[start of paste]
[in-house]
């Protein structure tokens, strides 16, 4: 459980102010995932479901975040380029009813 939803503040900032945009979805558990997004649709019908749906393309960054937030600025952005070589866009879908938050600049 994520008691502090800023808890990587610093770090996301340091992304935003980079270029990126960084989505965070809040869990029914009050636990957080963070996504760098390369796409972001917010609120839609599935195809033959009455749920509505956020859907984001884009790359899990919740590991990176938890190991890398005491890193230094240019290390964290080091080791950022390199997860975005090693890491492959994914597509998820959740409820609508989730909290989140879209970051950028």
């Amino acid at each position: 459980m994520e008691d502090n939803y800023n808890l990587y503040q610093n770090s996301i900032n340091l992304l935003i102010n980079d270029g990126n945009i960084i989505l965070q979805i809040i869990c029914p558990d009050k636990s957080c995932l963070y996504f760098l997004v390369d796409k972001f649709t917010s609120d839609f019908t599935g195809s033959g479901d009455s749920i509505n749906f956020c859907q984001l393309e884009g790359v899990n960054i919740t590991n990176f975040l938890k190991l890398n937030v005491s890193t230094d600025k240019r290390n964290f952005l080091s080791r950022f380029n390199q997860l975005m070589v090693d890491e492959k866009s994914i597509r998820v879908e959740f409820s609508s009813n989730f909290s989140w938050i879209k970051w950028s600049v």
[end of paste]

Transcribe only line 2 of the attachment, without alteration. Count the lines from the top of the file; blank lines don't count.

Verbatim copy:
């Protein structure tokens, strides 16, 4: 459980102010995932479901975040380029009813 939803503040900032945009979805558990997004649709019908749906393309960054937030600025952005070589866009879908938050600049 994520008691502090800023808890990587610093770090996301340091992304935003980079270029990126960084989505965070809040869990029914009050636990957080963070996504760098390369796409972001917010609120839609599935195809033959009455749920509505956020859907984001884009790359899990919740590991990176938890190991890398005491890193230094240019290390964290080091080791950022390199997860975005090693890491492959994914597509998820959740409820609508989730909290989140879209970051950028």